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May 10, 2016

U.S. Park Service Eyes Naming Rights for Corporate Donors

The director of the National Park Service has proposed expanded rules on philanthropy that would make some facilities at the country’s 411 national parks available to be named for corporate contributors, writes The Washington Post. Agency head Jonathan Jarvis’s plan, due to take effect by the end of 2016, aims to significantly boost fundraising in the face of an $11 billion backlog of maintenance projects and flat Congressional funding for the system.

The new rules keep major facilities such as visitor centers off-limits but would allow naming gifts on features ranging from paving stones and benches to educational programs, endowed positions, and auditoriums. A ban on recognizing donors with advertising displays would remain in place. The Park Service is already testing some naming opportunities as part of a $350 million campaign marking its centennial this year.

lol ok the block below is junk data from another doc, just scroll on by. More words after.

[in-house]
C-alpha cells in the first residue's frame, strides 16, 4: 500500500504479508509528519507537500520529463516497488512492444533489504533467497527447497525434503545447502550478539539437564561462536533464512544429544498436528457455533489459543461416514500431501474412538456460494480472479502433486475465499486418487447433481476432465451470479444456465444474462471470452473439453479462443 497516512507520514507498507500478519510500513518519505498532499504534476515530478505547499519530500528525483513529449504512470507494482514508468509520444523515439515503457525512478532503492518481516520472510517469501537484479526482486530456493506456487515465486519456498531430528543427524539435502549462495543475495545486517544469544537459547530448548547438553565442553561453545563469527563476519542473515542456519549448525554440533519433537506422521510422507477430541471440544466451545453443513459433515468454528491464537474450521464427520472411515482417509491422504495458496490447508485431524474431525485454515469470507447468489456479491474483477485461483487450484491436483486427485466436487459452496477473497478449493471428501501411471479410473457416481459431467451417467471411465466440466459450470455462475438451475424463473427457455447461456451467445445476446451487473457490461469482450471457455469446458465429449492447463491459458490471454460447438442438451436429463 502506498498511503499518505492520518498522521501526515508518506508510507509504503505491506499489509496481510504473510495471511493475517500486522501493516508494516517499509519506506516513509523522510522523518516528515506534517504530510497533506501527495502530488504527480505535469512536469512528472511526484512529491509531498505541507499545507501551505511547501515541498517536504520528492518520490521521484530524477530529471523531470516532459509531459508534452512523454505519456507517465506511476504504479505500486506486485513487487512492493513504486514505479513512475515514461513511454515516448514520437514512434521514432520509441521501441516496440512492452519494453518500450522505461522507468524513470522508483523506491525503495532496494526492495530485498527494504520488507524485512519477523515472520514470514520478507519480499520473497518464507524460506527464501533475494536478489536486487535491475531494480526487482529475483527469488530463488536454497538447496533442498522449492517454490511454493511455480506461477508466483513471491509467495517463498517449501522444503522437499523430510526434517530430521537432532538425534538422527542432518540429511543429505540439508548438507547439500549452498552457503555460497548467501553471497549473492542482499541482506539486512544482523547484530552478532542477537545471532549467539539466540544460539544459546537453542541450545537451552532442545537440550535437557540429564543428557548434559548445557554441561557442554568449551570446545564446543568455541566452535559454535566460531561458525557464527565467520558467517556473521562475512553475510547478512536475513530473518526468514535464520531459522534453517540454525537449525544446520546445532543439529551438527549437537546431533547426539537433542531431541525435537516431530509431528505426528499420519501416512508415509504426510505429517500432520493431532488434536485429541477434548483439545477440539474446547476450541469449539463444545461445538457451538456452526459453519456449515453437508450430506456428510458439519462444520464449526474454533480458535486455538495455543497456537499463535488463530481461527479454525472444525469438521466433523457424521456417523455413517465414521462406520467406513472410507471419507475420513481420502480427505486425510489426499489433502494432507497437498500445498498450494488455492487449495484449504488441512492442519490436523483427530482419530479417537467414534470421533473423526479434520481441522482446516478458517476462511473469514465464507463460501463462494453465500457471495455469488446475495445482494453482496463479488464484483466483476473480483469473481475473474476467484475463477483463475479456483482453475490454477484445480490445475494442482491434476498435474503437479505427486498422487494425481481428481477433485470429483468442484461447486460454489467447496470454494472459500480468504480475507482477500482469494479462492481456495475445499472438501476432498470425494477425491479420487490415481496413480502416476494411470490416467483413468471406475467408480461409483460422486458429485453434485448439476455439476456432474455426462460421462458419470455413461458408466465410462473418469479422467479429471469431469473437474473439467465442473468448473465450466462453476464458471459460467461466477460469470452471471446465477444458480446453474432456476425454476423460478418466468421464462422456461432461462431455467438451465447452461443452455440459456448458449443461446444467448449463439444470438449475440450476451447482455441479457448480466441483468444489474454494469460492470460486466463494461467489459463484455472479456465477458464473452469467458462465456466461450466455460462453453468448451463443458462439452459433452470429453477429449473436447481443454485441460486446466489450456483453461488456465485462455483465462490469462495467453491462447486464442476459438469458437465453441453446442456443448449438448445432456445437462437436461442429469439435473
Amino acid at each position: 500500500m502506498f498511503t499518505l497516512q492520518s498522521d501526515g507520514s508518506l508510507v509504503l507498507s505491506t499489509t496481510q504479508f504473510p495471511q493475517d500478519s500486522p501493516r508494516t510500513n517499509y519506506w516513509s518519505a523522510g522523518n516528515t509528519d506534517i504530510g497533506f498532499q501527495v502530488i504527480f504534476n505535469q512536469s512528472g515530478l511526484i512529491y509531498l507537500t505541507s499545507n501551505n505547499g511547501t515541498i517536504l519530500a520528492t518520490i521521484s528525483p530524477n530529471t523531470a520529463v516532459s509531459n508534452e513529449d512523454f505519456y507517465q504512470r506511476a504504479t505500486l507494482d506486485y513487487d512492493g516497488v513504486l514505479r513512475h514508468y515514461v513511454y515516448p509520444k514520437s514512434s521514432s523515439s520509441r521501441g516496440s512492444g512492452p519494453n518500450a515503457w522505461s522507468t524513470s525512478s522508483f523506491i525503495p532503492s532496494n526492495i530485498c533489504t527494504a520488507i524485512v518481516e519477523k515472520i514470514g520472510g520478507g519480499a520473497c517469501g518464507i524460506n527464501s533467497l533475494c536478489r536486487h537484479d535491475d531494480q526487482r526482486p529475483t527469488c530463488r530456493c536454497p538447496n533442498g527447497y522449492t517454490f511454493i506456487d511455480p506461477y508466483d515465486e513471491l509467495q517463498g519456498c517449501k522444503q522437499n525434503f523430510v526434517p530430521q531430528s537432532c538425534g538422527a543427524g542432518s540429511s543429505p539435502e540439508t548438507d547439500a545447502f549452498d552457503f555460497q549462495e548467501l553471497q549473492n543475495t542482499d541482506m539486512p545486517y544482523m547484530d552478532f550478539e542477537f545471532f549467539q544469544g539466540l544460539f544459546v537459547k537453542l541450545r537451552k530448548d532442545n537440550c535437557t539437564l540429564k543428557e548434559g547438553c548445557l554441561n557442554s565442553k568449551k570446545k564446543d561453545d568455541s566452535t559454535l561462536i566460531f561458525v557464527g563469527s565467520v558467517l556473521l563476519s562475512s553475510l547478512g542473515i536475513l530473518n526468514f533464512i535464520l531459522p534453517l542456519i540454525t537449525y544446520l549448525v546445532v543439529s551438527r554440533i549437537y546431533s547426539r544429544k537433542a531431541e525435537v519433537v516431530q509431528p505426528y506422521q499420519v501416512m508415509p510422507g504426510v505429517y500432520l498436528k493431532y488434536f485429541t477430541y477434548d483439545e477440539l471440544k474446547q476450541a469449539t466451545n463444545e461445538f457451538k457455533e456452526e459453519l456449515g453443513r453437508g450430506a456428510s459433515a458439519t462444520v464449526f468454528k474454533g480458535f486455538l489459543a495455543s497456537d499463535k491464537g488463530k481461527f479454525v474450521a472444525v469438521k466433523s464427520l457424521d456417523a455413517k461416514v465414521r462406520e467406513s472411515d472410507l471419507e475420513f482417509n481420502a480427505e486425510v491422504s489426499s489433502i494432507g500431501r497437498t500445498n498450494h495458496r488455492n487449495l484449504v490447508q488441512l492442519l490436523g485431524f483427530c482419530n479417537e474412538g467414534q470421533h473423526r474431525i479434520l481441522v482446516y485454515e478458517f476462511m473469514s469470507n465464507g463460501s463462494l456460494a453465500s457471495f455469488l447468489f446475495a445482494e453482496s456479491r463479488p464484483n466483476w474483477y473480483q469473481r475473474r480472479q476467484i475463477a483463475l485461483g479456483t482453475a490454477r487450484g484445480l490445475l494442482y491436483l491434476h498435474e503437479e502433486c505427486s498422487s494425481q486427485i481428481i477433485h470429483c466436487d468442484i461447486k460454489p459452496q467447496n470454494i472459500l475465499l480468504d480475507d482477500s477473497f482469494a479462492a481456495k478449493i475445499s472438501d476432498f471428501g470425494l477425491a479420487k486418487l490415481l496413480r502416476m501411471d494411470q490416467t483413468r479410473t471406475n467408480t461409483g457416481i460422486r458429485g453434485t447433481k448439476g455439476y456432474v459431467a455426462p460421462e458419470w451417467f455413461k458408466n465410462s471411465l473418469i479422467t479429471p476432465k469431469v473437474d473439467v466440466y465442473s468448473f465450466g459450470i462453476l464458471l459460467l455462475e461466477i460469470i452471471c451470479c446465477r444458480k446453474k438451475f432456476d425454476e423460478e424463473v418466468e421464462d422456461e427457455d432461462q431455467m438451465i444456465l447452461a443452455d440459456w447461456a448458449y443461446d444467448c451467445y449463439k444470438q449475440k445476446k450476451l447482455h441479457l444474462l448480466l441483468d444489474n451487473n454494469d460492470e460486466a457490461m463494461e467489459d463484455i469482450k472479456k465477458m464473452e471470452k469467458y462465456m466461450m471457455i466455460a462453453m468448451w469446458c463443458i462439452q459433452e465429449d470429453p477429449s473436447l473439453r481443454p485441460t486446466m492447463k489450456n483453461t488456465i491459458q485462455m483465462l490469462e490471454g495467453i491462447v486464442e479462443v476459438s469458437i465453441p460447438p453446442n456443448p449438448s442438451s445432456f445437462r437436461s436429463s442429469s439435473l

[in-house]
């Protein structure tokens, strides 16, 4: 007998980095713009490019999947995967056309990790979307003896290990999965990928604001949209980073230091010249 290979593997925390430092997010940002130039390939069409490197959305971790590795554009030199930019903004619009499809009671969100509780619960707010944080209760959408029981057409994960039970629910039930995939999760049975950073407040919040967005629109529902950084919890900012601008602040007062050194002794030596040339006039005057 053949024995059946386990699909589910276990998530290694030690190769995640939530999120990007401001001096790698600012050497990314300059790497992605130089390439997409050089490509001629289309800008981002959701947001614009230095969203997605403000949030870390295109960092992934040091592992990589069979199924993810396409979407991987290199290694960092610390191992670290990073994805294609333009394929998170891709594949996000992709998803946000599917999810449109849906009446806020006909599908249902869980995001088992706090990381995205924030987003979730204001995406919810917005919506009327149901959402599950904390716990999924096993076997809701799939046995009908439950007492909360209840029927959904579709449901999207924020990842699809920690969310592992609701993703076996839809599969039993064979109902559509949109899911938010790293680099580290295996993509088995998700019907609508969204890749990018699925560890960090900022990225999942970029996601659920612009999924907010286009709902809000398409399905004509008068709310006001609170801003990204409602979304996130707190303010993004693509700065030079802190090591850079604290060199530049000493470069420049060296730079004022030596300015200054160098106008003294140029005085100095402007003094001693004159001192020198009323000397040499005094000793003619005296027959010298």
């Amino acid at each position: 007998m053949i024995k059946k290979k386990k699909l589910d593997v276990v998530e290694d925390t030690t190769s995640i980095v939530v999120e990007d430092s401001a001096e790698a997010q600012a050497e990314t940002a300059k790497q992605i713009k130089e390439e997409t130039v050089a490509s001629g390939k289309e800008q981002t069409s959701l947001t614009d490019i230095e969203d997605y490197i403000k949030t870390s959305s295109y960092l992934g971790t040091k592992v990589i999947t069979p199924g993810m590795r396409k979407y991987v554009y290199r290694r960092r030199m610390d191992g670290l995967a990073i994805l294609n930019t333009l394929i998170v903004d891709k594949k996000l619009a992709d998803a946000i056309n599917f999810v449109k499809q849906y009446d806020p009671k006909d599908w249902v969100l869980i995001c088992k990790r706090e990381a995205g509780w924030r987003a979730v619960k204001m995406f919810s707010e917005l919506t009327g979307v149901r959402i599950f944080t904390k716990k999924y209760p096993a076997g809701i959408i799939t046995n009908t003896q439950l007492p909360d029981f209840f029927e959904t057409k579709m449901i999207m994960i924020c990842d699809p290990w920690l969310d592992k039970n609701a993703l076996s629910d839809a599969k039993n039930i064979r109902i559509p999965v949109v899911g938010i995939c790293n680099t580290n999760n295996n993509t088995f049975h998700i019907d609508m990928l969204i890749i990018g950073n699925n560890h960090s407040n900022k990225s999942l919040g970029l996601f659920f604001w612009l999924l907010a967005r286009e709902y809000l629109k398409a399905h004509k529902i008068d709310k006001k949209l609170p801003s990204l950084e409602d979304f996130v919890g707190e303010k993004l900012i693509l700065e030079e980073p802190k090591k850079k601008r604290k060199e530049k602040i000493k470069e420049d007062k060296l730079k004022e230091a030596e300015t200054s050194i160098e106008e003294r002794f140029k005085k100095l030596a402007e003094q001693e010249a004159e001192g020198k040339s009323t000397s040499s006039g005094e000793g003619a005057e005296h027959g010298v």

Jeff Reinbold, the agency’s associate director for partnerships and civic engagement, said the policy “protects those features of the park that are important to all of us” while giving the Park Service “new opportunities and new tools” to woo donors. The plan has drawn strong criticism from watchdogs and park advocates who say it opens the door to creeping commercialization of the park system.